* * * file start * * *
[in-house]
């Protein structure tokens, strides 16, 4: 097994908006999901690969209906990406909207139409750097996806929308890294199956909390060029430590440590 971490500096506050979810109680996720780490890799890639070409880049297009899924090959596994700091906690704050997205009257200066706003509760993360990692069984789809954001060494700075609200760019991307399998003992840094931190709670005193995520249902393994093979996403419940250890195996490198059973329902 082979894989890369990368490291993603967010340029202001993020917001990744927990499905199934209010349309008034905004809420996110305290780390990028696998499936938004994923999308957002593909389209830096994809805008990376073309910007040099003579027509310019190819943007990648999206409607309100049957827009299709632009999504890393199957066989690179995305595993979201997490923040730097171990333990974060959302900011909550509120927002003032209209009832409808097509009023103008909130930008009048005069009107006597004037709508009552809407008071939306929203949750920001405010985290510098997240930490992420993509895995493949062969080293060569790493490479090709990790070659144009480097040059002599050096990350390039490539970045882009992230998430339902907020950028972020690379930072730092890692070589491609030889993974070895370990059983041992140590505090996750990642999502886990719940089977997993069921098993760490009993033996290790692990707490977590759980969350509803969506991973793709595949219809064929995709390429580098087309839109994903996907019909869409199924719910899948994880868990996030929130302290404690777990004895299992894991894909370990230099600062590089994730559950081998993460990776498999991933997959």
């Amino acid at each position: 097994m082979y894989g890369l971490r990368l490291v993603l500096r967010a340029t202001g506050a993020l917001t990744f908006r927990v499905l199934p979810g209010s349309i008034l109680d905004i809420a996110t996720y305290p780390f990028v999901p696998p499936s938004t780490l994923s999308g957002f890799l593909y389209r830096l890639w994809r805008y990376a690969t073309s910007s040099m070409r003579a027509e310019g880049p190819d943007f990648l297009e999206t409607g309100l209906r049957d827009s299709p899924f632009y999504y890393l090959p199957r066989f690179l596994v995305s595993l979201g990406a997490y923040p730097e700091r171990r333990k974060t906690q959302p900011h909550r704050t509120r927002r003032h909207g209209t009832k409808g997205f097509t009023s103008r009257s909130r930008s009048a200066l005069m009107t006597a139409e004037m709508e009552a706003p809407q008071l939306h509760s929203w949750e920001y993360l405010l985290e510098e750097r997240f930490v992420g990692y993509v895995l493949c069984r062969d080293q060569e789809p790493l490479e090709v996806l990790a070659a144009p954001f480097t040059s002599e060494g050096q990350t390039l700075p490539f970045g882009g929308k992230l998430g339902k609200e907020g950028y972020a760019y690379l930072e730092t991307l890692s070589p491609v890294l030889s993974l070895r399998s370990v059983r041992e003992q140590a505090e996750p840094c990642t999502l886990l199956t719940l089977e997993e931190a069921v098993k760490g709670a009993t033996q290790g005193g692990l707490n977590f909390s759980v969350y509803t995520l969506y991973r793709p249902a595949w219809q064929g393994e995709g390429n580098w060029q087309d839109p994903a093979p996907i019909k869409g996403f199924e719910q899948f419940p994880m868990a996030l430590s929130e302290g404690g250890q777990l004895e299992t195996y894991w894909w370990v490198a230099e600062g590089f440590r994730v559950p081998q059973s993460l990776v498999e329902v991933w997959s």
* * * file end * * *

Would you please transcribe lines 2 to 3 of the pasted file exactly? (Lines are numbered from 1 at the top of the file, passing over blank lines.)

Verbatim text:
């Protein structure tokens, strides 16, 4: 097994908006999901690969209906990406909207139409750097996806929308890294199956909390060029430590440590 971490500096506050979810109680996720780490890799890639070409880049297009899924090959596994700091906690704050997205009257200066706003509760993360990692069984789809954001060494700075609200760019991307399998003992840094931190709670005193995520249902393994093979996403419940250890195996490198059973329902 082979894989890369990368490291993603967010340029202001993020917001990744927990499905199934209010349309008034905004809420996110305290780390990028696998499936938004994923999308957002593909389209830096994809805008990376073309910007040099003579027509310019190819943007990648999206409607309100049957827009299709632009999504890393199957066989690179995305595993979201997490923040730097171990333990974060959302900011909550509120927002003032209209009832409808097509009023103008909130930008009048005069009107006597004037709508009552809407008071939306929203949750920001405010985290510098997240930490992420993509895995493949062969080293060569790493490479090709990790070659144009480097040059002599050096990350390039490539970045882009992230998430339902907020950028972020690379930072730092890692070589491609030889993974070895370990059983041992140590505090996750990642999502886990719940089977997993069921098993760490009993033996290790692990707490977590759980969350509803969506991973793709595949219809064929995709390429580098087309839109994903996907019909869409199924719910899948994880868990996030929130302290404690777990004895299992894991894909370990230099600062590089994730559950081998993460990776498999991933997959």
């Amino acid at each position: 097994m082979y894989g890369l971490r990368l490291v993603l500096r967010a340029t202001g506050a993020l917001t990744f908006r927990v499905l199934p979810g209010s349309i008034l109680d905004i809420a996110t996720y305290p780390f990028v999901p696998p499936s938004t780490l994923s999308g957002f890799l593909y389209r830096l890639w994809r805008y990376a690969t073309s910007s040099m070409r003579a027509e310019g880049p190819d943007f990648l297009e999206t409607g309100l209906r049957d827009s299709p899924f632009y999504y890393l090959p199957r066989f690179l596994v995305s595993l979201g990406a997490y923040p730097e700091r171990r333990k974060t906690q959302p900011h909550r704050t509120r927002r003032h909207g209209t009832k409808g997205f097509t009023s103008r009257s909130r930008s009048a200066l005069m009107t006597a139409e004037m709508e009552a706003p809407q008071l939306h509760s929203w949750e920001y993360l405010l985290e510098e750097r997240f930490v992420g990692y993509v895995l493949c069984r062969d080293q060569e789809p790493l490479e090709v996806l990790a070659a144009p954001f480097t040059s002599e060494g050096q990350t390039l700075p490539f970045g882009g929308k992230l998430g339902k609200e907020g950028y972020a760019y690379l930072e730092t991307l890692s070589p491609v890294l030889s993974l070895r399998s370990v059983r041992e003992q140590a505090e996750p840094c990642t999502l886990l199956t719940l089977e997993e931190a069921v098993k760490g709670a009993t033996q290790g005193g692990l707490n977590f909390s759980v969350y509803t995520l969506y991973r793709p249902a595949w219809q064929g393994e995709g390429n580098w060029q087309d839109p994903a093979p996907i019909k869409g996403f199924e719910q899948f419940p994880m868990a996030l430590s929130e302290g404690g250890q777990l004895e299992t195996y894991w894909w370990v490198a230099e600062g590089f440590r994730v559950p081998q059973s993460l990776v498999e329902v991933w997959s």